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Saudi Arabia forms coalition of 34 Islamic countries to fight terrorism

Saudi Arabia has formed a military coalition of 34 Islamic countries to combat terrorism, the Saudi government announced on early Tuesday morning, but only few details were immediately released.

The Saudi government said the multi-national coalition includes Turkey, Pakistan, Nigeria, Qatar, Egypt, Morocco, Yemen, and Jordan, but other details were not immediately disclosed. Saudi Defense Minister Mohammad bin Salman Al Saud said the alliance will not just confront the Islamic State (ISIS) group, but "any terrorist group in front of us."

The coalition will operate a joint operations center in the Saudi capital of Riyadh and coordinate with other international bodies to combat terrorism, a statement said. It emphasized human dignity and the rights to life and security, and said the coalition is committed to eliminate terrorism through the use of international legal instruments.

The full list of countries as announced is as follows: Saudi Arabia, Jordan, the United Arab Emirates, Pakistan, Bahrain, Bangladesh, Benin, Turkey, Chad, Togo, Tunisia, Djibouti, Senegal, Sudan, Sierra Leone, Somalia, Gabon, Guinea, Palestine, Comoros, Qatar, Ivory Coast, Kuwait, Lebanon, Libya, the Maldives, Mali, Malaysia, Egypt, Morocco, Mauritania, Niger, Nigeria, and Yemen.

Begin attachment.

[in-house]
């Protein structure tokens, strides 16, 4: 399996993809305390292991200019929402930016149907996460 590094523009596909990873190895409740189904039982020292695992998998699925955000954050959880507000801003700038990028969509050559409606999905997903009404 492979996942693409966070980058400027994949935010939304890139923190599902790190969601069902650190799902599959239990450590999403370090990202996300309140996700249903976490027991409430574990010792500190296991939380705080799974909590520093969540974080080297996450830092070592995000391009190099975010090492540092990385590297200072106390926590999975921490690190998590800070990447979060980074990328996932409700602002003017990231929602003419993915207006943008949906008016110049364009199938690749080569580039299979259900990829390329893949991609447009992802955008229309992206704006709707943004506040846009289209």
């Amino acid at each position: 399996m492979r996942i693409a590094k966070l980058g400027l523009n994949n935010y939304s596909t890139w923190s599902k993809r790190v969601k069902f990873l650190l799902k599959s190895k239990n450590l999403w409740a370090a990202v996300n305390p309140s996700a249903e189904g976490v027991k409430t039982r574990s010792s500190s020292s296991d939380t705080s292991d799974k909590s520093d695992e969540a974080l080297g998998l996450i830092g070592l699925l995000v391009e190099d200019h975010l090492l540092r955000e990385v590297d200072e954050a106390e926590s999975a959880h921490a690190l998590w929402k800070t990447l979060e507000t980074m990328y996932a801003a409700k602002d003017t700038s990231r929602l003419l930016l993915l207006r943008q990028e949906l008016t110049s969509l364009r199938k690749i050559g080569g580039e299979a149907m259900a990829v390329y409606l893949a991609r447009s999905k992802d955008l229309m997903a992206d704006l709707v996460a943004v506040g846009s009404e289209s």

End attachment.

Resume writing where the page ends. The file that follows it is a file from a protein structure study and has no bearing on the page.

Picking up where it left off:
The Saudi government added that more than a dozen other Islamic countries have expressed support for the military alliance, including Indonesia.

The newly-formed coalition is separate from the U.S.-led Combined Joint Task Force, which includes a wide range of countries, including Jordan, Bahrain, Saudi Arabia, Turkey, and the United Arab Emirates. The Combined Joint Task Force carries out airstrikes against Islamic State (ISIS) militants in Iraq and Syria, though not all countries participate in the airstrikes in Syria.

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